Armenian drug-selling doctors gang headed by Mike Maserati caught in USA
The criminal group engaged in hiring physicians at fake clinics, who wrote prescriptions for narcotic drugs, which were then sold in the black market.
Los Angeles arrested 12 people suspected of illegally selling narcotic tablets through fake clinics. Among them are 36-year-old Minas Matosyan, 52-year-old Armen Simonyan, 66-year-old Grisha Sayadyan, 50-year-old Fred Minsyan, 30-year-old Khayk Matosyan, 27-year-old Anahit Guyumzhyan and 45-year-old Sabrina Guberman.
Among the arrested are one lawyer and seven owners of shell clinics, through which at least 2 million tablets have got into the black market, including oxycodone, hydrocodone, vicodin and other dangerous drugs. Almost all the arrested live in the northern suburb of Los Angeles - Glendale, and its environs, where a large community of immigrants from Armenia has formed over the years.
Minas Matosyan, dubbed Mike Maserati, is considered the leader of the gang. The charges brought against him may imprison him for up to 165 years. As suggested by the investigation, Matosyan hired physicians on behalf of whom the collusion participants issued prescriptions for the purchase of oxycodone and other narcotic drugs in pharmacies, which were then distributed through street drug dealers. The doctors received payment for their prescriptions, though they were not engaged in medical activities. According to the records of telephone conversations conducted by the FBI, Matosyan hired doctors in his clinics, offering "to stay at home and do nothing for $20,000 a month." That is, the clinics themselves actually did not conduct any activity. They closed from time to time and others opened.
According to the case materials, Mike Maserati traded the doctors themselves as well, offering them to other similar clinics. The intercepted talks say the sale of the doctor was discussed for $120,000, and when the clinic refused to pay for him and offered Matosyan to take the doctor back, he refused, demanded the money he was entitled to and said that "doctors for me are like underwear, I do not take what was worn".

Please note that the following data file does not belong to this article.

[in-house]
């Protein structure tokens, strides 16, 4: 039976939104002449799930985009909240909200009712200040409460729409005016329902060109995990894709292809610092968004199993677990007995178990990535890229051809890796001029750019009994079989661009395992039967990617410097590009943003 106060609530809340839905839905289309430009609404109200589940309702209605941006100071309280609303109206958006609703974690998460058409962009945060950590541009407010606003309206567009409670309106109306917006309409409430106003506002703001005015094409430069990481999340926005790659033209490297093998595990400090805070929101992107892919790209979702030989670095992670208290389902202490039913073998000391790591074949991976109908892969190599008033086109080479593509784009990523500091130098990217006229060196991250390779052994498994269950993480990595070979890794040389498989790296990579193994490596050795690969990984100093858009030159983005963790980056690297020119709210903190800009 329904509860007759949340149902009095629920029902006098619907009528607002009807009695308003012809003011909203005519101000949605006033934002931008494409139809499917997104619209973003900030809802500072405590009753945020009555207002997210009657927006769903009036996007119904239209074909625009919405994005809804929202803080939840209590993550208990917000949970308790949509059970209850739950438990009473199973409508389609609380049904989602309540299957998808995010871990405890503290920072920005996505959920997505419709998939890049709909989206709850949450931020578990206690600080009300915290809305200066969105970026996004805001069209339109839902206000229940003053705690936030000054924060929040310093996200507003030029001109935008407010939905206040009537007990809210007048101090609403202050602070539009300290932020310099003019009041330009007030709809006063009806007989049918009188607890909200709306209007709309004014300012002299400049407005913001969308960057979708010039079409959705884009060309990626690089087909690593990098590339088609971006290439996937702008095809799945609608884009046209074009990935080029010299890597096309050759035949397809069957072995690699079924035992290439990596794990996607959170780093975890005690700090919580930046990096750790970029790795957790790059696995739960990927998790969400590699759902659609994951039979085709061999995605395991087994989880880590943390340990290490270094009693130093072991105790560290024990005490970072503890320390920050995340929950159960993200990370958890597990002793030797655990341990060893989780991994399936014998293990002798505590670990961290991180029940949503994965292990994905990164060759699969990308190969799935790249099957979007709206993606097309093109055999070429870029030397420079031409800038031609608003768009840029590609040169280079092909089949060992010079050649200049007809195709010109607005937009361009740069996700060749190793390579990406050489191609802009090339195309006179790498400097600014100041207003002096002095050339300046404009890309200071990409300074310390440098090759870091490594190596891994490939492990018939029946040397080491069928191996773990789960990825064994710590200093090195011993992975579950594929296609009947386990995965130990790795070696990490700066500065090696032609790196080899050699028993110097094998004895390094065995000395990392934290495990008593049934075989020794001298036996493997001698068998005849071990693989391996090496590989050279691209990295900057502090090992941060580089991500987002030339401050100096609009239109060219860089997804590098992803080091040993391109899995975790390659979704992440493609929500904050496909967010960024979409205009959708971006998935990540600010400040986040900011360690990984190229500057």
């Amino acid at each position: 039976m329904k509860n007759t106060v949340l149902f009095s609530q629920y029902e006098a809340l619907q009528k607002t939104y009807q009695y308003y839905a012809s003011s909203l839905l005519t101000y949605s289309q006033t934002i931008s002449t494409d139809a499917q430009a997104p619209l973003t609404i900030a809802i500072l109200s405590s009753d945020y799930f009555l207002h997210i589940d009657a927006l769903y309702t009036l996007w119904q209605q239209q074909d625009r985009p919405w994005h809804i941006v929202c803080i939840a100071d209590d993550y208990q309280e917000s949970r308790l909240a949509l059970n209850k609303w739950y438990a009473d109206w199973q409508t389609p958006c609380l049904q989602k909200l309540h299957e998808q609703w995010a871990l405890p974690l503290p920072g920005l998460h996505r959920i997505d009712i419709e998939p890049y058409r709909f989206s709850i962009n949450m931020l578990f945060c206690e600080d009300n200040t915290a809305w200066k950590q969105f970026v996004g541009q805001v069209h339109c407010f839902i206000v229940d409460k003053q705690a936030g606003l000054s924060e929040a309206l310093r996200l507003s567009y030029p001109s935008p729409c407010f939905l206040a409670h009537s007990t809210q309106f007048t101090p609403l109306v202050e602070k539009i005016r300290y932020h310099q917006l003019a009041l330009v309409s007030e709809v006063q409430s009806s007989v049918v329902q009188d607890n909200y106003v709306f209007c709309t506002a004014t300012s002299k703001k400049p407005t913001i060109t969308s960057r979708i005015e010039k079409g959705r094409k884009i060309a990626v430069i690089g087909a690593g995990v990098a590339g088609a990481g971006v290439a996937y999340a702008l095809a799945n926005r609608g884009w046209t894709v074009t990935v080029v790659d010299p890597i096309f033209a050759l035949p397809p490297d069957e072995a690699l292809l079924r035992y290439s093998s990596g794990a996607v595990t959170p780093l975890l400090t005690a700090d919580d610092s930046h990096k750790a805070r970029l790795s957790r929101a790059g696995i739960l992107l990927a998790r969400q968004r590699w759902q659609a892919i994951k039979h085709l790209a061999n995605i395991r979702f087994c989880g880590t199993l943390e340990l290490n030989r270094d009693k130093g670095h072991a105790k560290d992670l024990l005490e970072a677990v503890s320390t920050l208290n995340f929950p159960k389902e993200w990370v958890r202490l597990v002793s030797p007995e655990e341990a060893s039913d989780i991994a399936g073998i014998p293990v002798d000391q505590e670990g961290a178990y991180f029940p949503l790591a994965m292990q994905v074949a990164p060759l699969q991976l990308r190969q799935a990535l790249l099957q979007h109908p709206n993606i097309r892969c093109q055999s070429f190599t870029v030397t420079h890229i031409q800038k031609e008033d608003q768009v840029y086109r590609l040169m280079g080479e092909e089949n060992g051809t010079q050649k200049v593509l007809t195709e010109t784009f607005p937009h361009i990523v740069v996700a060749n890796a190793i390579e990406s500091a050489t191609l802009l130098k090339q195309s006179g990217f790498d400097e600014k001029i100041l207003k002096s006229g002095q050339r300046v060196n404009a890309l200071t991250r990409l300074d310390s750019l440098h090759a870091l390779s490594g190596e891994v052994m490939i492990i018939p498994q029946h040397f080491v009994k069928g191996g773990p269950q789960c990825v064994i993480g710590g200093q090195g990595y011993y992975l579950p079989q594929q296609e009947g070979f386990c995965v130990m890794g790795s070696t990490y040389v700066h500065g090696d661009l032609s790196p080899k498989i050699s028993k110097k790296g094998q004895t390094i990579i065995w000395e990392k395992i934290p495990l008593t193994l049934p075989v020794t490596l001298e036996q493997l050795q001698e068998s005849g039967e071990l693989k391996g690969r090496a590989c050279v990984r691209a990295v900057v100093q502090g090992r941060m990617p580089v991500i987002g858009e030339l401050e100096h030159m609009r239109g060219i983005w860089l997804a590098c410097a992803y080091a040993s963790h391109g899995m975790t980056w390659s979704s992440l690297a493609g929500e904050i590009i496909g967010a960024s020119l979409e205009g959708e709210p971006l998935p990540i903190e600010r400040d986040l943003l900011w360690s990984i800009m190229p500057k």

In addition, prescriptions were issued on behalf of doctors, who did not know about it. The criminal group, according to the prosecution, abducted personal data of doctors, who refused to work with them. Forms with their names issued prescriptions for oxycodone, which they did not know about.
Mike Maserati was legally assisted by the arrested lawyer Fred Minasyan, who is accused of obstructing justice. When a batch of Vicodin tablets was withdrawn from one of the clients of Matosyan's clinics, he called Minasyan, who advised giving a bribe to one doctor who would lied and confirm that these pills were prescribed by law.
The remaining members of the gang engaged in selling clean forms with the names of doctors for prescriptions and together with the accomplices reported false information to pharmacists who called their clinics and cleared out the authenticity of the prescription brought.
The younger brother of Mike Maserati, Khayk Matosyan received drug-containing pills in pharmacies under counterfeit prescriptions and sold them in the black market.
Sandra Brown, the interim federal prosecutor of the Central District of California, said in the press release that the defendants "developed a complex scheme, vainly hoping to conceal a large-scale drug trade," and as a result of their actions, "not only received illegal profits, but also contributed to the epidemic of narcotic drugs that cause harm throughout the country."
On September 21, kingpin Vladimir Vagin, aka Vagon, hanged himself. Two years earlier another thief in law Max Pioner also committed suicide. Vagon's lawyer does not believe in the version of suicide and intends to apply for a forensic medical examination.